[Maybe I’m being dramatic, but so what? These are all my honest feelings.]

For thousands of years, women have been molding and changing themselves to please other people in a way men have not. So many women give and give up, accepting that it is their lot in life. We all make sacrifices in relationships and in families, and I want to briefly acknowledge with gratitude the sacrifices men have made. But we while have asked men to give up leisure time, become more responsible and even more nurturing, we have not asked them to change their identities.

So why do women still change their name? I am curious.

For many women, maybe it’s just not that important. Maybe it means more to their husbands, so they are willing to make that change out of love? Maybe they want kids and want everyone in the family to have the same name? Maybe they want to put a difficult past behind them? That’s the reason I can empathize with the most. Maybe I put more meaning into a name or the meaning of changing it than many women do.

But still, I cannot get over this one thing: Why are the male names and identities more important?

To those inclined to argue it’s not, then why is the male name the default? If their names and identities were not more important, I wouldn’t have had to ask the question.

In the end, there are many ways in which women stake out their own space in this world. We don’t have to stake claim to our identity through only a name, but for me, it’s essential. I’m throwing elbows people may not like. That’s another way I hold onto my space.

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6 thoughts on “The thing I don’t know how to talk about

  1. I do not find your opinion the least bit offensive. I am somewhat offended that you would groan (albeit inwardly) upon meeting me and learning that I chose to change my last name. To me this is an example of how sometimes we as women are our own worst enemies. We groan when a woman chooses to give up a career to stay home with her children or we groan when a woman leaves her children to go back to work. We groan when a woman chooses to breastfeed for a longer period or we groan when a woman chooses to give a bottle. We groan when a woman chooses to have a large number of children or we groan when a woman chooses to stay single. The list goes on and on. Perhaps it is just time we support one another and the choices that are made, even if they are not the choices we would make for ourselves. I am of course assuming that the woman made her own choice in all of these situations. Personally I don’t know any men who found it important that their wives change their names. My husband was quite shocked when I took his name and I can’t tell you how many times he asked me if I was sure. Someone I know I opted to go back to her maiden name after decades of marriage as her parents had passed away and she wanted a way to hold on to them. Her husband was completely supportive. I know other women who professionally kept their maiden name but in their personal lives used their married name. And of course I know many women who chose to keep their name. Let’s s celebrate theses choices rather than dismiss them. For you, absolutely you should keep your name. It is clearly an important part of your identity and any man worth marrying (if you choose to marry!) will respect that. It is not about a wrong or right choice, it is simply about the right to choose.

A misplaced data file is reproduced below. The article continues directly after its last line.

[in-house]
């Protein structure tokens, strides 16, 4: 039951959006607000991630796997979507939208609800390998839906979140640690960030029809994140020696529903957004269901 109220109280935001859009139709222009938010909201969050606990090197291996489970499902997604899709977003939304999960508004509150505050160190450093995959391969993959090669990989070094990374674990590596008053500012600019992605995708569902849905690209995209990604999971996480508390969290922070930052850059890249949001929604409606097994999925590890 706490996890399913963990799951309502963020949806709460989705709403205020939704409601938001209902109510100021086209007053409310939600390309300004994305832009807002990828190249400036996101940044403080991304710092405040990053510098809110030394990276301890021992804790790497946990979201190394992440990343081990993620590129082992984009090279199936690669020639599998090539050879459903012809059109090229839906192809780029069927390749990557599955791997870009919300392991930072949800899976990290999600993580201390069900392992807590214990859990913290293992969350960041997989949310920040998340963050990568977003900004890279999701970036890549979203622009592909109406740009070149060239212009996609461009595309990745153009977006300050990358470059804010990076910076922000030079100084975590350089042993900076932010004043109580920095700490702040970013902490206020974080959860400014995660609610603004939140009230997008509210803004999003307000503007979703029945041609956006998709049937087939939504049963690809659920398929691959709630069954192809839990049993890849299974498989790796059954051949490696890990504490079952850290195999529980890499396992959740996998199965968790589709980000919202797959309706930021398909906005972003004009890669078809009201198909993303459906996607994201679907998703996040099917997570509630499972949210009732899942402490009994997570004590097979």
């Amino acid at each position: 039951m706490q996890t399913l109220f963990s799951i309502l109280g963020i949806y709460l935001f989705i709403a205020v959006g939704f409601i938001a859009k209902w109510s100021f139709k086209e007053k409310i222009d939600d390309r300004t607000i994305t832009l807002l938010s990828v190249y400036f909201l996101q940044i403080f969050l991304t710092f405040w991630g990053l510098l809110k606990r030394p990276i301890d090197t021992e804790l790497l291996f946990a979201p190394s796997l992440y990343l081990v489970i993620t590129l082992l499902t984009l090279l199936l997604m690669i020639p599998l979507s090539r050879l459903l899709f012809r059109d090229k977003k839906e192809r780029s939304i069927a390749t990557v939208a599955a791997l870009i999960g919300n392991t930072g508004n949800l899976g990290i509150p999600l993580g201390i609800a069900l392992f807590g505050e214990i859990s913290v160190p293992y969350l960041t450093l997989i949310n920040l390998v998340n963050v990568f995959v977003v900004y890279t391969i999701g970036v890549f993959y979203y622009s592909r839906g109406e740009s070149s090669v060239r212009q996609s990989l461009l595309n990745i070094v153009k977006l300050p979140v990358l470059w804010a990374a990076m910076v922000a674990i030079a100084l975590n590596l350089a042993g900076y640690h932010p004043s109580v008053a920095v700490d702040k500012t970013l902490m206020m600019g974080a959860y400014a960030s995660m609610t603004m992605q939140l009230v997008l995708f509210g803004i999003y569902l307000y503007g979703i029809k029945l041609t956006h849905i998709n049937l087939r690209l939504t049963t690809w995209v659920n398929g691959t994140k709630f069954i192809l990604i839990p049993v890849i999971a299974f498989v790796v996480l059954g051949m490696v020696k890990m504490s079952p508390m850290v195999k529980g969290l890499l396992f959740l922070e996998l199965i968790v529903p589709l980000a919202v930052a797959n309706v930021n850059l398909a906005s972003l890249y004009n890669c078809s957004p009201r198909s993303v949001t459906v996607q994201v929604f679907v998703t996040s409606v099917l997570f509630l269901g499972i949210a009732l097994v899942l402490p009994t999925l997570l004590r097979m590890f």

Liked by 2 people

    1. That’s exactly why I addressed the offensive part right off the bat, and said I do not want to shame any woman for her choice. I have my personal view of things that are right for me, but I don’t expect everyone else to believe them. I want people to make the right decision, thoughtfully, for themselves. I always cheer that and celebrate that, whether it’s something I would do or something I would never, ever do.
      My comments about that inward groan was to address the dichotomy of beliefs. We can have two beliefs at the same time. I LOVE when women keep their own names and I LOVE seeing women make the right choice for themselves and the people in their lives.